Limit your environmental footprint
Particulate matter: regulatory failure in the face of a major environmental and health problem
Challenges and problems
How particles from untreated diesel engines poison everything that breathes, humans and wildlife.
Carbon particles, and in particular ultra-fine particles (UFPs), have been declared a known carcinogen since 1988, according to the International Agency for Research on Cancer (IARC), the cancer agency of the World Health Organisation (WHO).
Problem of acceptability of local residents to bear pollution from ship emissions
Public health issues are by definition of public interest. However, dealing with the problem of particles is becoming an issue of general interest as science and its knowledge progress. Consequently, any solution that contributes to improving the maritime sector by limiting its nuisance for the population and preserving the health of local residents, will preserve it for the future.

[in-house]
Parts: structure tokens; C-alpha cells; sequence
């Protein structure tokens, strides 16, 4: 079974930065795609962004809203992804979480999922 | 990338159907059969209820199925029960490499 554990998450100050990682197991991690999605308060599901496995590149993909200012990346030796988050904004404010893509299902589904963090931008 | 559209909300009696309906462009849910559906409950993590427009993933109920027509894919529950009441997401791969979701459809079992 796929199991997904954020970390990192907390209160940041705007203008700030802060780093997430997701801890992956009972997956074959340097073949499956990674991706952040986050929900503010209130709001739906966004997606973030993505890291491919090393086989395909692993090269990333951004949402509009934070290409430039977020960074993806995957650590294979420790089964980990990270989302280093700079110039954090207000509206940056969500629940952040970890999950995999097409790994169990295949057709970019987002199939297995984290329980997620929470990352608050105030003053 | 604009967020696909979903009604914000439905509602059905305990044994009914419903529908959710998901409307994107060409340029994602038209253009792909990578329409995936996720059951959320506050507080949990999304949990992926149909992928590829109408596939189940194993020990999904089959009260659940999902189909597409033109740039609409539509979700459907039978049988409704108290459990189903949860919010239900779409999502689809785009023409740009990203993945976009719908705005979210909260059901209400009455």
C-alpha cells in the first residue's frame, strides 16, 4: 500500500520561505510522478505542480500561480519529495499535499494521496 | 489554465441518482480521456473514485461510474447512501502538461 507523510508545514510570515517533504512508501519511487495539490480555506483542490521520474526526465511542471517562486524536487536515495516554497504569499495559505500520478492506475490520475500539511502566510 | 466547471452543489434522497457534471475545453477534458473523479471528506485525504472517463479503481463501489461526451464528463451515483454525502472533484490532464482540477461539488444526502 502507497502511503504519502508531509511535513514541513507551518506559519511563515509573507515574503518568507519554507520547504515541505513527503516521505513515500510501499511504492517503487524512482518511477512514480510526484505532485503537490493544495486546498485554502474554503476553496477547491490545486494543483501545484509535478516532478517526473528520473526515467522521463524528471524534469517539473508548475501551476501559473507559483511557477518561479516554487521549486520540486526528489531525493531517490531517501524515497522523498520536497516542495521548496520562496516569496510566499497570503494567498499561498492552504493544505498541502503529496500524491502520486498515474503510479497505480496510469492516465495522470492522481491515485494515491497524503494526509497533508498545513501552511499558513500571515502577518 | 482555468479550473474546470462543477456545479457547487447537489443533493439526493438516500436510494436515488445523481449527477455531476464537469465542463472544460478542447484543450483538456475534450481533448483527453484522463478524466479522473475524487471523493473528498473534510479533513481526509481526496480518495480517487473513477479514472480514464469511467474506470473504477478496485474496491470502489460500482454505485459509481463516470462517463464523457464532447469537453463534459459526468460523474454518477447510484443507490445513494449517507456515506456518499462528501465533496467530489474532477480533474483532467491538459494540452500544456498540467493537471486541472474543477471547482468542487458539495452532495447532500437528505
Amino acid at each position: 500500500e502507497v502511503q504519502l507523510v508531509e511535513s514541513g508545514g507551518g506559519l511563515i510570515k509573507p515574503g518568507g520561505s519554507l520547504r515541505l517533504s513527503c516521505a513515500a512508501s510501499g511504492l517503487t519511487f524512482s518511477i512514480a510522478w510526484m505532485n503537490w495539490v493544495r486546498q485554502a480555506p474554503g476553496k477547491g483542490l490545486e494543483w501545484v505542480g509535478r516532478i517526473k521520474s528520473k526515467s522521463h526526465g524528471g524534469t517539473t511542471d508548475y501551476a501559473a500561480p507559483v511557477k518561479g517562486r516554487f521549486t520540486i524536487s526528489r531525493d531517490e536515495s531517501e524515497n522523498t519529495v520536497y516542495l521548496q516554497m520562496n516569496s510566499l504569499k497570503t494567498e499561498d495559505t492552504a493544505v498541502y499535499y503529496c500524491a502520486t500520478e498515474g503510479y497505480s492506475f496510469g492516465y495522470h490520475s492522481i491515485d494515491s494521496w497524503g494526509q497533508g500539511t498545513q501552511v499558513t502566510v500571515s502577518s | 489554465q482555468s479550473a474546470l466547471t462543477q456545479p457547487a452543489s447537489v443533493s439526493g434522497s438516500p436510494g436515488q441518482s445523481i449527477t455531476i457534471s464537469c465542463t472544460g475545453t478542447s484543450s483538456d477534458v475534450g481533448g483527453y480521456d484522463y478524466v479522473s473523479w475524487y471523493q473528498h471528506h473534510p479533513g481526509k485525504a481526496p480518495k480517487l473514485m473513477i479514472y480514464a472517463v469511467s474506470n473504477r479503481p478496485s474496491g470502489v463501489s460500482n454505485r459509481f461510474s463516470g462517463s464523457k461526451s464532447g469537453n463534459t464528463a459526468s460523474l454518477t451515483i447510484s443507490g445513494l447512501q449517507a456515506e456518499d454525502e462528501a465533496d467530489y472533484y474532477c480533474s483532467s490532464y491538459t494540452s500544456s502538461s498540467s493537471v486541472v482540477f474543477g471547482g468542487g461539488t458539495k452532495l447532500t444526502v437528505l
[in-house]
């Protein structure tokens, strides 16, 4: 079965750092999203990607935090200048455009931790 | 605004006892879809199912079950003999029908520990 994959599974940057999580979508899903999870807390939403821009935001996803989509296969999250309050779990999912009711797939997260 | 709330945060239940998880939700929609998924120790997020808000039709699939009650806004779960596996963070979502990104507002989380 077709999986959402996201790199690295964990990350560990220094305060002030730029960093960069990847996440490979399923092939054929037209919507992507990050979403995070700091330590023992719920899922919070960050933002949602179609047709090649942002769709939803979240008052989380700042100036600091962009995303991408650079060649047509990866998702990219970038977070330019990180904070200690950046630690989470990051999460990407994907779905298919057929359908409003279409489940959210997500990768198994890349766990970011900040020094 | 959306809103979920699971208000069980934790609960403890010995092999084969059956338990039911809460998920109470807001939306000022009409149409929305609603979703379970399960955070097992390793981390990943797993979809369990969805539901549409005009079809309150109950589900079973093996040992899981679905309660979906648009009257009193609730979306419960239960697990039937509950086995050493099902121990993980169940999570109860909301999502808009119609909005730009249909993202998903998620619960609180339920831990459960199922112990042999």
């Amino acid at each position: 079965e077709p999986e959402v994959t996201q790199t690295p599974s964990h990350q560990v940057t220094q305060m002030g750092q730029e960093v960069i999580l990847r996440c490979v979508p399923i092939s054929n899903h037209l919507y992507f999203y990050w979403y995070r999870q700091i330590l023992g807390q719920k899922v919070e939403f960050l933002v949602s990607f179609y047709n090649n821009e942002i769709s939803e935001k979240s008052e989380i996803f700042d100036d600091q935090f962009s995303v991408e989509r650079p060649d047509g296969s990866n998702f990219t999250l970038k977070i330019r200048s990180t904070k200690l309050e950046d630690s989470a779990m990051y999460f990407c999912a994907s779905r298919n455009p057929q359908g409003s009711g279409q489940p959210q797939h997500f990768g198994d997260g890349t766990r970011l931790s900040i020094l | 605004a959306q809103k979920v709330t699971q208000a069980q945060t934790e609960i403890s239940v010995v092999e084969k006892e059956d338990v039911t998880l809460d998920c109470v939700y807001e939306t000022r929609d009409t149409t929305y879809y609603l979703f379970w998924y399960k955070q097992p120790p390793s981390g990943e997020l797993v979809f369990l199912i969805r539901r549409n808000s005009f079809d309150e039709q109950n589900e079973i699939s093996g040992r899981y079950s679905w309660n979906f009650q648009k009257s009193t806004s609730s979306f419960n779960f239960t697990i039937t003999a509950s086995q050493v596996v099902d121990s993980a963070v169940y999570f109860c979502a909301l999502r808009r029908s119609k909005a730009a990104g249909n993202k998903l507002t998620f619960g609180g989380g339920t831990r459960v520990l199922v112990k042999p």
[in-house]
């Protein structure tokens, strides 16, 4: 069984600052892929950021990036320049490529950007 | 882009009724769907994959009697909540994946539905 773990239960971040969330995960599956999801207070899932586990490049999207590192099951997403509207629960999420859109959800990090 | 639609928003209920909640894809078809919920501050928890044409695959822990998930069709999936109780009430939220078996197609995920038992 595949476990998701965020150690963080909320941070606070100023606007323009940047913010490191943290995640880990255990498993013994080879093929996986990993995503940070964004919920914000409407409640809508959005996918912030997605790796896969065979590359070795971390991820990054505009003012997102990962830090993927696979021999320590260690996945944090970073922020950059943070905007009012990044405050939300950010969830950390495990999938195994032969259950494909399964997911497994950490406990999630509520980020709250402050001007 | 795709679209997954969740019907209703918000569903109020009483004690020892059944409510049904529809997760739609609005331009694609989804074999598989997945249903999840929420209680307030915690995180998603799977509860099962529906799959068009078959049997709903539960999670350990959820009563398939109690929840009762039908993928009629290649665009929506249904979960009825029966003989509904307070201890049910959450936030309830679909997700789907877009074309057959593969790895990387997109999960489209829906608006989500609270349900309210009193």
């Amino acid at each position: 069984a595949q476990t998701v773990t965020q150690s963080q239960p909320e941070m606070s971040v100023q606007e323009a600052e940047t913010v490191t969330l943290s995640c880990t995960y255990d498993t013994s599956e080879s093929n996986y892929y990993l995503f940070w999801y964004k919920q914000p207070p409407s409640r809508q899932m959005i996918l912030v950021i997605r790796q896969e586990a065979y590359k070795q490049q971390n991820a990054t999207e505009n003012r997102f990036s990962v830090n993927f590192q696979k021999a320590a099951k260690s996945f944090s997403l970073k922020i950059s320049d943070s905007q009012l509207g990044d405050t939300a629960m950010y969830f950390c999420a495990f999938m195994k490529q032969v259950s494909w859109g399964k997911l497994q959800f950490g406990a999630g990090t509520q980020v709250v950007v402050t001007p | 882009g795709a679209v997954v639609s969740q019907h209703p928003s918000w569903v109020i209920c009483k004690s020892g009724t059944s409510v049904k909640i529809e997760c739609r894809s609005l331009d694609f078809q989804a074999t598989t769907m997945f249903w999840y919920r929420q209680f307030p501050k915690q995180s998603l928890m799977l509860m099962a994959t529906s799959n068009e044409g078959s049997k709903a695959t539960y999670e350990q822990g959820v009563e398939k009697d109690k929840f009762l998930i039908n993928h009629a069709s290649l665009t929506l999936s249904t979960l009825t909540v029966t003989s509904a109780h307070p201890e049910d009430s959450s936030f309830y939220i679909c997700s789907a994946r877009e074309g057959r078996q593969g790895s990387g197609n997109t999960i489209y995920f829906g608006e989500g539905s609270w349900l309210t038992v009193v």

Challenge n°2 :
Problem n°3 :
Lack of solutions
- The existing fleet does not have simple and affordable solutions to deal with these issues:
- The electrical connection at the quay, which is an excellent solution in case of non-fossil primary energy, does not treat the particles emitted by the propulsion engines (while manoeuvres in port are the main source of emissions)
- Current treatments such as scrubbers capture only a fraction of the largest particles, and do not destroy them. But all the other particles, i.e. the essential ones in number, are not treated. To that respect, OCEAMM becomes a precious complement.